0

There is a mitzvah to populate the world, pru urvu. For most mitzvot, there is a bracha we say before we do it. So why do we not say a bracha before sex? Also, whenever one benefits from anything, he says a bracha for it. So why is there no bracha for sex?

3
  • I'm regards to pru urvu, I would imagine many answers could be given - is intercourse the mitzvah act of Pru Urvu? Even if it is, can we recite a blessing over it if there is no guarantee that it will produce a viable child? Also, can you please source the notion that whenever one benefits from something, they have to make a beracha? Specifically, does one recite a beracha over something non-sustaining that they receive from themselves or another human? Jul 9 at 16:14
  • Perhaps the benefit received from sex is similar to the bracha on seeing a beautiful site which is only if you haven't seen it for 30 days. (Digesting food is obviously a different kind of benefit that we make a blessing every time). I do recall seeing somewhere that some people make a shechiyanu when they get married, perhaps because it's the first time.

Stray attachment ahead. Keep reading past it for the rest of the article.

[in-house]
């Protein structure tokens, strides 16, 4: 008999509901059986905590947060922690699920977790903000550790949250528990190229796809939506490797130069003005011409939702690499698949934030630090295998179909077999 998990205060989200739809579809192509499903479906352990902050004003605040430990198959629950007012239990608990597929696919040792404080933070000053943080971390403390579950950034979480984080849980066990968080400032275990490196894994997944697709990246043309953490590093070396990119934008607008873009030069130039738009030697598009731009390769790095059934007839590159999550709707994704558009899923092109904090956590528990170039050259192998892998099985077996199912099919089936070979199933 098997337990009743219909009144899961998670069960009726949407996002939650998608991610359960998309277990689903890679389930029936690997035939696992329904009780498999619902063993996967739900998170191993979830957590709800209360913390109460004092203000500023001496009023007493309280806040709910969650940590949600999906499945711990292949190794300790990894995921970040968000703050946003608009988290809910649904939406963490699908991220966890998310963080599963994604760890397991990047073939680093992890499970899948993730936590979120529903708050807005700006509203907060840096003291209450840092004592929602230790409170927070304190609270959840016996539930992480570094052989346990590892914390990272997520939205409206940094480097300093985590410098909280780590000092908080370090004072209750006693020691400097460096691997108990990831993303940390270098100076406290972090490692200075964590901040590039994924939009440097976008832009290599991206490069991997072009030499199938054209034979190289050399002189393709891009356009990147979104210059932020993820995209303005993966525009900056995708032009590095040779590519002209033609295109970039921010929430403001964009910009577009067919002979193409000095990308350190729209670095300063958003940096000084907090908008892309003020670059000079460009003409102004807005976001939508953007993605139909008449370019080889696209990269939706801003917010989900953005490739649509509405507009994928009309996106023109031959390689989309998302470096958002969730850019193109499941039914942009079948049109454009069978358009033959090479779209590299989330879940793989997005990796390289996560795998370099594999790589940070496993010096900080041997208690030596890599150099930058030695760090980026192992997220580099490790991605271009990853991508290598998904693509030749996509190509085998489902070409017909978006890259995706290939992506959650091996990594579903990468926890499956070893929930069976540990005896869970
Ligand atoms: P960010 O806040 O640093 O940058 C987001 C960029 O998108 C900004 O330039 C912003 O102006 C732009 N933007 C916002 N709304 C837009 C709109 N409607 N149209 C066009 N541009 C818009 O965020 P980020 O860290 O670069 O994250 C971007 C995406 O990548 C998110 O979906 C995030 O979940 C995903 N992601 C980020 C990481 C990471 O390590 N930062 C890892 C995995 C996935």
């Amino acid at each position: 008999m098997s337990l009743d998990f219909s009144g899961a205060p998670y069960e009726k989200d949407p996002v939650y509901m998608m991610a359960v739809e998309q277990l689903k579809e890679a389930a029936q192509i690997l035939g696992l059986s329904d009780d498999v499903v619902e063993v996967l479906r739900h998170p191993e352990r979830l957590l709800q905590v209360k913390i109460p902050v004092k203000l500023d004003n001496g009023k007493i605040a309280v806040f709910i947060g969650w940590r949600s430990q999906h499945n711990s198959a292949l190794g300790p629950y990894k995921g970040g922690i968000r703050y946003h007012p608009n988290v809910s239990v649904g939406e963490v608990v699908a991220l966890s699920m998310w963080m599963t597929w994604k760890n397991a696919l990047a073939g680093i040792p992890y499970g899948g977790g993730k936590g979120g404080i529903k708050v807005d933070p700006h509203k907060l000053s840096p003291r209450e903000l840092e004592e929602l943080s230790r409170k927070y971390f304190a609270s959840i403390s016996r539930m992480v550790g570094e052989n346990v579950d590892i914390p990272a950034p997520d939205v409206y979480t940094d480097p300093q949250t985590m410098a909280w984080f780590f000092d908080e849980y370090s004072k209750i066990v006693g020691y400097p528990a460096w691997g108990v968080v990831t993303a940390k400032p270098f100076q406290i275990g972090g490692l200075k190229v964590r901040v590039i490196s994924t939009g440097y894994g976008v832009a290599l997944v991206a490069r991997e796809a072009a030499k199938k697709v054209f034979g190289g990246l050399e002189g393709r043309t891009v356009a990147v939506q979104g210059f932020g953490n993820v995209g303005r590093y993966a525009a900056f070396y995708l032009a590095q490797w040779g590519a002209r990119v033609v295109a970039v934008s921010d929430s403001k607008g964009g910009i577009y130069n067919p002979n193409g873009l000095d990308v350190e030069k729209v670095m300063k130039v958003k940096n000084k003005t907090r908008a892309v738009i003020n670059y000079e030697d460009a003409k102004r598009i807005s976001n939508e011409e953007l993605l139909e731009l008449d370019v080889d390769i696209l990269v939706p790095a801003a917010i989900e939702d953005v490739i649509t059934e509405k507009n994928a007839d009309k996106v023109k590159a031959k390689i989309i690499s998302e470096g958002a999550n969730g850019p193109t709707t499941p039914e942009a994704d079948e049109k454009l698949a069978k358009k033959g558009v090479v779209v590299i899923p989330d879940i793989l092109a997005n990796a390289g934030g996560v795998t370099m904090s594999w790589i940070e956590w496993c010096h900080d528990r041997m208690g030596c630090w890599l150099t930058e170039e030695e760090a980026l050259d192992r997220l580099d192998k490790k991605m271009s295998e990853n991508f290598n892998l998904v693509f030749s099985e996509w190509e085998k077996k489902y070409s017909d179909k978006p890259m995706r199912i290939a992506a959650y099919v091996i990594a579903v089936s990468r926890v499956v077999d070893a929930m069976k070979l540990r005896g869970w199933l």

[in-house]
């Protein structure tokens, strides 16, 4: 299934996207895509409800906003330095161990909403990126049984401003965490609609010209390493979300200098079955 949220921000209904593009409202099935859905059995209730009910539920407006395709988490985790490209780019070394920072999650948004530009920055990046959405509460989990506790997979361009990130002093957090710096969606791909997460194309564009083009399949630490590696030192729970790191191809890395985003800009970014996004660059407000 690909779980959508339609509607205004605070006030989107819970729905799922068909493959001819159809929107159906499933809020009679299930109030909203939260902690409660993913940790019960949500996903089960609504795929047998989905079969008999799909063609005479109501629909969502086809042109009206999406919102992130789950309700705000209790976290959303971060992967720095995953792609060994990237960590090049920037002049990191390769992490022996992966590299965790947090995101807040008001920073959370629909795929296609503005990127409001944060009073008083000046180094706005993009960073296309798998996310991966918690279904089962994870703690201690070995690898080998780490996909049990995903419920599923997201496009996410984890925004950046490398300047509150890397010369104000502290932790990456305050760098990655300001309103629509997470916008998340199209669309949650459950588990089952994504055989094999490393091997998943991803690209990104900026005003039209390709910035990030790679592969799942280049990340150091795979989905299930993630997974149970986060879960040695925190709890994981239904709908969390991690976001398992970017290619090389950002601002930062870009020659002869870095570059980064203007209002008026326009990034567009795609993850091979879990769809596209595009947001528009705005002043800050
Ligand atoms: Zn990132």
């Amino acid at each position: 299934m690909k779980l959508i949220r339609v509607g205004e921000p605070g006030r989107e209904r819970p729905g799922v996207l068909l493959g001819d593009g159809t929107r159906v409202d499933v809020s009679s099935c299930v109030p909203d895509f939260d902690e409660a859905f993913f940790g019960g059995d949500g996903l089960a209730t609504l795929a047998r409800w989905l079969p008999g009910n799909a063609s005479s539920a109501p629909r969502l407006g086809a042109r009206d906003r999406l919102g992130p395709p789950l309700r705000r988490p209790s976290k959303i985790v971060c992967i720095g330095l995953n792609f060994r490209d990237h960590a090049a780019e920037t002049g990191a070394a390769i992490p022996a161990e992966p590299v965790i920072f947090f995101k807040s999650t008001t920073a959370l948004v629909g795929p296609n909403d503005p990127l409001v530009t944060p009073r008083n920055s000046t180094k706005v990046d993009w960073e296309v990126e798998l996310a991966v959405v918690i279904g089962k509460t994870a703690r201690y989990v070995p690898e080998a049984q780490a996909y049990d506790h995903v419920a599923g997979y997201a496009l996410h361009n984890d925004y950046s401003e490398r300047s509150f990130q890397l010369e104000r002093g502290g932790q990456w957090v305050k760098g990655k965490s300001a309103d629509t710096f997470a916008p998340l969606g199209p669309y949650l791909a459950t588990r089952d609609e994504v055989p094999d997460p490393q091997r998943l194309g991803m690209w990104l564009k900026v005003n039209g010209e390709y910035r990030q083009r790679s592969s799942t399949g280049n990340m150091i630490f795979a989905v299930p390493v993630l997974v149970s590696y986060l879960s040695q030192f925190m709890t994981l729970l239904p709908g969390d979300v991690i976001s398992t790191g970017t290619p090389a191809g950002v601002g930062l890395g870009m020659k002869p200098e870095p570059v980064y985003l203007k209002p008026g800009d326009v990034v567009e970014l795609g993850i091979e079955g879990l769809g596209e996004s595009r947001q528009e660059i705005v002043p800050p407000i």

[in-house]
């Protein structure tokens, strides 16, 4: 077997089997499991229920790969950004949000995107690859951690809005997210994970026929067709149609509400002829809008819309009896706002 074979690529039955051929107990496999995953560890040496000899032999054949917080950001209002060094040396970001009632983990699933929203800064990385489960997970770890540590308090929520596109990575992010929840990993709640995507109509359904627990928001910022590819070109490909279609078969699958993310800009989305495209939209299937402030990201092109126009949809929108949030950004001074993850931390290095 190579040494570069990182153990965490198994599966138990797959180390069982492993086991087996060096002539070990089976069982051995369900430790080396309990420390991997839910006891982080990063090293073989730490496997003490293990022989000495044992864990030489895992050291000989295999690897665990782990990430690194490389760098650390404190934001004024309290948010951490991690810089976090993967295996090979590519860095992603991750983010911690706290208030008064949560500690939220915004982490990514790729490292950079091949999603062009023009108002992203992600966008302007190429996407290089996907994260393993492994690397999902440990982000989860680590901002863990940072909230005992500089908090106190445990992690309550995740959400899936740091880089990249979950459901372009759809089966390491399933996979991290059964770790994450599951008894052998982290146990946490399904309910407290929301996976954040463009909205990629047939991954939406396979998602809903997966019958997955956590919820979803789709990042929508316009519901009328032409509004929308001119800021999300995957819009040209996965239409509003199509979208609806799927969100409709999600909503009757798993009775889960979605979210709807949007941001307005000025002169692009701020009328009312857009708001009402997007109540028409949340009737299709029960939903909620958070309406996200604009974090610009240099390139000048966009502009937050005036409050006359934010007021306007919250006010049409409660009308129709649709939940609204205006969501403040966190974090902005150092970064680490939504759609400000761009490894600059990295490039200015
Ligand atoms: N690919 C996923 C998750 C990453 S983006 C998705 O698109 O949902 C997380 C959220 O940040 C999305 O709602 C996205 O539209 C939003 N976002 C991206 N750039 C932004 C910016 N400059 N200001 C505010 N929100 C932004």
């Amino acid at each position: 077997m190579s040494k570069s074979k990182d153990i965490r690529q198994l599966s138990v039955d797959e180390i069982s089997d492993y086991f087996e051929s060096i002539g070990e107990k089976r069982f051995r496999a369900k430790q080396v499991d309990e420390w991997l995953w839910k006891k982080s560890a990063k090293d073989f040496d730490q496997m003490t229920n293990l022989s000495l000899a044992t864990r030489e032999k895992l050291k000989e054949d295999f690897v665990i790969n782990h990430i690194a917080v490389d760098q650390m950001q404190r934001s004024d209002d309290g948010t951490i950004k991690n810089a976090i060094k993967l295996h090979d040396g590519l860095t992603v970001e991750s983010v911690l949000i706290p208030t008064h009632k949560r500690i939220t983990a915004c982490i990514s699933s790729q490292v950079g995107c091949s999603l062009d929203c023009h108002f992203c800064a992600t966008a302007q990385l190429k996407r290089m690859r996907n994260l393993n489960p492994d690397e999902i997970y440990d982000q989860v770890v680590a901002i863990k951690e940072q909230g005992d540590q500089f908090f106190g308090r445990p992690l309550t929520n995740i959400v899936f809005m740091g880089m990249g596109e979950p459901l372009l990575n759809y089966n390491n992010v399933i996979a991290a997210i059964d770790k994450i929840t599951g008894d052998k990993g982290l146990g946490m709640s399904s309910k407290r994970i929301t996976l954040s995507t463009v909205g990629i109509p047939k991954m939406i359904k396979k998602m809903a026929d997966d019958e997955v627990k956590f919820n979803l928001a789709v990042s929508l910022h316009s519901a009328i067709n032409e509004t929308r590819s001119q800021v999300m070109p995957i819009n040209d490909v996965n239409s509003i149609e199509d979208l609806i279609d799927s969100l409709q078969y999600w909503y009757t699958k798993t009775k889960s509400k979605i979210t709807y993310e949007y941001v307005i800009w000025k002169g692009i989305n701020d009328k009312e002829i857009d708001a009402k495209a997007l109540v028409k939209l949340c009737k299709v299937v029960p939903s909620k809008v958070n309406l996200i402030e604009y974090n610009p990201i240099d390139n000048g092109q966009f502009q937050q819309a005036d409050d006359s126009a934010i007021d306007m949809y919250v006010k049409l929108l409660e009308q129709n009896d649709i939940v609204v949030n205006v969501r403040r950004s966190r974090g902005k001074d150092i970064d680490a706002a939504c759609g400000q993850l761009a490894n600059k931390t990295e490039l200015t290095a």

– Chatzkel
    Jul 9 at 16:50
  • 1
    This isn't a duplicate. Since here's an extra question that there should be a birkas nehenin.
    – Shlomy
    Jul 9 at 18:41
1

The Minchas Chinuch Mitzva 1, number 14 proves from the fact that if ones children pass away without leaving children then the parent has the mitzvah of pru uruvu reinstated, that the mitzvah is not the act of sex creating the children, but rather the mitzvah is to have children in existence. (With this idea he explains why a convert who has children from before his conversion does not have the mitzvah even though they were born when he wasn't a bar chiyuva). He further explains in number 30 why kavanah is not required during sex since it's only a hechsher mitzvah (like buying an esrog) and not the actual mitzvah. (He concedes that Tosfos seems to argue with this and he says he doesn't understand)

Possibly this would explain why no blessing is required as it's only a hechsher mitzvah.

Not the answer you're looking for? Browse other questions tagged .